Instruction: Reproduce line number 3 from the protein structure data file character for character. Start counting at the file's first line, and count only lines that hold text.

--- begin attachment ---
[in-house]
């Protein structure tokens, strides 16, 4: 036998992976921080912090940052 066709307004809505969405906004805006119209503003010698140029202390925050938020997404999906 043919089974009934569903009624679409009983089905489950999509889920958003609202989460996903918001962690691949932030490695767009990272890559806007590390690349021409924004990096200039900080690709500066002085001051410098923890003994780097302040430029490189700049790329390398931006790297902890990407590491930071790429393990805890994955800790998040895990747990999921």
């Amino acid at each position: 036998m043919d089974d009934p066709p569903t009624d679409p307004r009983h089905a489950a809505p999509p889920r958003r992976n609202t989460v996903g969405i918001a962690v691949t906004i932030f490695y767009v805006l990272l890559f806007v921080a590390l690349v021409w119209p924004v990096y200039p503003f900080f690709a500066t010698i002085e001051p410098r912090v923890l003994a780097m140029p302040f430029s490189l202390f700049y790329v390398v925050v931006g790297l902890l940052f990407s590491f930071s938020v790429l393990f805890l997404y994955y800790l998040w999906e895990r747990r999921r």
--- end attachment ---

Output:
């Amino acid at each position: 036998m043919d089974d009934p066709p569903t009624d679409p307004r009983h089905a489950a809505p999509p889920r958003r992976n609202t989460v996903g969405i918001a962690v691949t906004i932030f490695y767009v805006l990272l890559f806007v921080a590390l690349v021409w119209p924004v990096y200039p503003f900080f690709a500066t010698i002085e001051p410098r912090v923890l003994a780097m140029p302040f430029s490189l202390f700049y790329v390398v925050v931006g790297l902890l940052f990407s590491f930071s938020v790429l393990f805890l997404y994955y800790l998040w999906e895990r747990r999921r």